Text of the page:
I did not want to leave that desk, even though I saw other people waiting by the side. I wanted to stay there forever. I didn’t know when I said ‘I want to buy two SIM cards and I will register both of them here.’ although I already had two Etisalat SIMs before. She smiled again and brought two SIM cards for me and then proceeded with the process for the registration. She said both cards would cost me 200 naira. I had only 250 on me, but I guess I wasn’t thinking then. When it got to the part where I had to give my address, I laughed for a while. When she asked me why I was laughing, I said that I wondered why the network wanted to know where I stayed.
Papa at this point I had to do something. I remembered how you said you got Nkechi, that girl in your yard when you were still young. I had to do something smart too.
I told her I was a student in America who had come to visit in Nigeria for a while and I was staying at Lekki, very close to the beach. She was excited and said she had also done her Masters in America. My accent changed immediately. She asked me the university and what course I was studying, then I knew I was in trouble.
I started a long round of coughing as though I was choking on something while I fiddled for my phone in my pocket and from the years of knowing my phone so well I quickly set off the alarm. Then I told her I had an urgent call and had to rush down. I asked her if the address was really necessary, and she said it wasn’t too necessary, which was what I wanted to hear. I picked the SIMs and ran out of the office, sweating and saying hello into a phone that had its alarm still ringing.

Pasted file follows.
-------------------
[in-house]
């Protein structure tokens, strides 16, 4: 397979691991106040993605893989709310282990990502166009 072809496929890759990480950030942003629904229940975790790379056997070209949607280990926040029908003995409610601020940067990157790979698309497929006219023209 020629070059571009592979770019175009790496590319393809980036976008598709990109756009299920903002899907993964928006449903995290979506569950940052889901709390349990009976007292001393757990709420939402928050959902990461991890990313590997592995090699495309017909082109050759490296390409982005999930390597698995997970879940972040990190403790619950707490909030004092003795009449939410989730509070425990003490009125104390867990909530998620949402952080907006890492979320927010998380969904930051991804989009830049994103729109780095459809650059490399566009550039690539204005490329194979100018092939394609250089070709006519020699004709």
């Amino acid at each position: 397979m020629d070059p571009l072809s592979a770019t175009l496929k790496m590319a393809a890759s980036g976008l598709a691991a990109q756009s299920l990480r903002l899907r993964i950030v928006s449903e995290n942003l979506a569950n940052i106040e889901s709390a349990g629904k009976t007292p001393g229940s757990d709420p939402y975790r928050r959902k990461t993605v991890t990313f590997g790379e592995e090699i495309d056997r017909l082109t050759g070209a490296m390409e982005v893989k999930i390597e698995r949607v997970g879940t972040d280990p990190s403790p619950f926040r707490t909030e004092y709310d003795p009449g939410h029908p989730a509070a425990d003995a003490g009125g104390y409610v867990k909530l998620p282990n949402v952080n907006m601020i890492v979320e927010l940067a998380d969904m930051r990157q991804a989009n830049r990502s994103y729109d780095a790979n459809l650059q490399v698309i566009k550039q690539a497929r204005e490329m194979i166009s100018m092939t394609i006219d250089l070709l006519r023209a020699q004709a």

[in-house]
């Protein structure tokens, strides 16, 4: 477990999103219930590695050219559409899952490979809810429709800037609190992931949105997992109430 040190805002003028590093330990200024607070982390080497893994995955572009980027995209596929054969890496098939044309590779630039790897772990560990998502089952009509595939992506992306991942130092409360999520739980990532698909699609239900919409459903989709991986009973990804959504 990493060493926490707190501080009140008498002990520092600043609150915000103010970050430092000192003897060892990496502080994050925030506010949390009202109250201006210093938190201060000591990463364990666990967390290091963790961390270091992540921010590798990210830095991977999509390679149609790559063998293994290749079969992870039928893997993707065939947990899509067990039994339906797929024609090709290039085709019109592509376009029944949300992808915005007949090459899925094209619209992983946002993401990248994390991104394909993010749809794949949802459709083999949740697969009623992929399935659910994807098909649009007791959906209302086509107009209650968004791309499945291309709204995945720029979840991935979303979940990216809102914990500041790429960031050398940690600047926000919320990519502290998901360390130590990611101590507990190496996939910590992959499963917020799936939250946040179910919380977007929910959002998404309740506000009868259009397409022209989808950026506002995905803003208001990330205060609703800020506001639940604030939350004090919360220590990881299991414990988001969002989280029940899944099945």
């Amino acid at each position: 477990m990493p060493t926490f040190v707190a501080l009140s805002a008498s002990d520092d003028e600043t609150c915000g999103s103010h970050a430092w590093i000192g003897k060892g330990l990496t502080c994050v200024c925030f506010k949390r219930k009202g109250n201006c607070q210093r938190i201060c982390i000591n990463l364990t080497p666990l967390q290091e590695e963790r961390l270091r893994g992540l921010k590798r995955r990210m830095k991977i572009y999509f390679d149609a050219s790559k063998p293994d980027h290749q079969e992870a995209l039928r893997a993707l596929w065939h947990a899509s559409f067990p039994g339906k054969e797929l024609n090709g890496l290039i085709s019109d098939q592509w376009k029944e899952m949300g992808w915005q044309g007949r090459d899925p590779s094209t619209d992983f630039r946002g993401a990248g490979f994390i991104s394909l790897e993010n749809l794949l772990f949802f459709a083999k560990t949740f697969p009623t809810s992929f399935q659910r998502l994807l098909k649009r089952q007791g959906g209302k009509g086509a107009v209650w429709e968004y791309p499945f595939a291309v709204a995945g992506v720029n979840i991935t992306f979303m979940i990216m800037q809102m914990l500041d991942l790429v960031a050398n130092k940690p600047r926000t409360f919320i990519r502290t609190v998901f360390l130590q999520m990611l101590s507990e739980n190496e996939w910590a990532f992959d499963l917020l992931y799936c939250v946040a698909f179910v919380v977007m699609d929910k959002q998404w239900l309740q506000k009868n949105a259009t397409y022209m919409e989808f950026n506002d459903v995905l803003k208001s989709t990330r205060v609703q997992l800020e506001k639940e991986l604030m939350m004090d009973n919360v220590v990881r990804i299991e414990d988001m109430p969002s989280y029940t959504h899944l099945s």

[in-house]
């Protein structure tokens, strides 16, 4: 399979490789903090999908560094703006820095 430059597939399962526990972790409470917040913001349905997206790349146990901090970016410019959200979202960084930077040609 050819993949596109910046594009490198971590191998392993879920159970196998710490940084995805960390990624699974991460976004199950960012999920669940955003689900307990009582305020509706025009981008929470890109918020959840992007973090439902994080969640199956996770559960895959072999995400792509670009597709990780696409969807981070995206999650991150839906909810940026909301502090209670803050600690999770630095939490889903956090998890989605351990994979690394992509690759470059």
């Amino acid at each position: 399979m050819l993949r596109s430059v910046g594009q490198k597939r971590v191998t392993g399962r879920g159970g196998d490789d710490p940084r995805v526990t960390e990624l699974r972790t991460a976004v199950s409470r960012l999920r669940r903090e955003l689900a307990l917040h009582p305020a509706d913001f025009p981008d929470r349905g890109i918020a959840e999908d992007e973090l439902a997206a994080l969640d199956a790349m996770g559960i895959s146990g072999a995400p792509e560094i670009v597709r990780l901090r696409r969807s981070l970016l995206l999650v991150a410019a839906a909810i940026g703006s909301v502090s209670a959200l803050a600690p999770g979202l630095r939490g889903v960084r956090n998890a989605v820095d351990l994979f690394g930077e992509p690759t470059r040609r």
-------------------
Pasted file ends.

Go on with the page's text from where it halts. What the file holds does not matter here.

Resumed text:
When I got home (Alagbonle, not Lekki), I told Emma. He laughed at me and then said he would make it work, that the next time I go there I should go with flowers, work on my American accent and have my profile intact. That day I went to a nearby cybercafé for overnight browsing looking for the best universities in America that offered the most prestigious courses. By morning, I was fagged out. I set out two days later with a flower in my hand and my American accent.
When I got there that day, she had someone else at her desk. I told her I had to see her privately. She said she was working, and would attend to me after the man and two other people that were waiting there. I told her I could not wait, that this was urgent and that it could not be in public. When she saw how desperate I was, she excused herself and came outside where I gave her the flowers and told her that I would soon be returning to America and I actually came around to Nigeria to look for a wife. She said she had to work anyway and I quickly collected her number.
Papa to cut the long story short, I started chasing Angelina oh. I spent all the money I made from the container business buying recharge cards and sending her. Papa, after three months of visiting this girl at her workplace and sending her recharge cards of up to 3,000 naira, she has refused to give me her address. I have bought all those 50 naira love poem books they sell at the roadside and I have used all the poems but she still is not answering me. Papa, I cannot even maintain my American accent again when I’m talking to her. And now I am drinking garri without sugar almost every day. My money is finishing. I need help.
Papa should I just tell her one time that I’m an Igbo boy staying in Alagbonle, although I think she does not totally believe my America story, but she always laughs and smiles when I’m telling her about my experience in America, so I’m confused.
You always told me you were a warlord when it came to women and that you conquered all the beautiful women in your village then, so I need your advice now, as man to man. I really want this girl and I have been chasing her for three months now, but she no wan gree.
I and my friend are planning to arrange one house in Lekki for one day and invite Angelina over and I will behave like it’s my house so with that one I’m sure she will agree. What do you think enh Papa?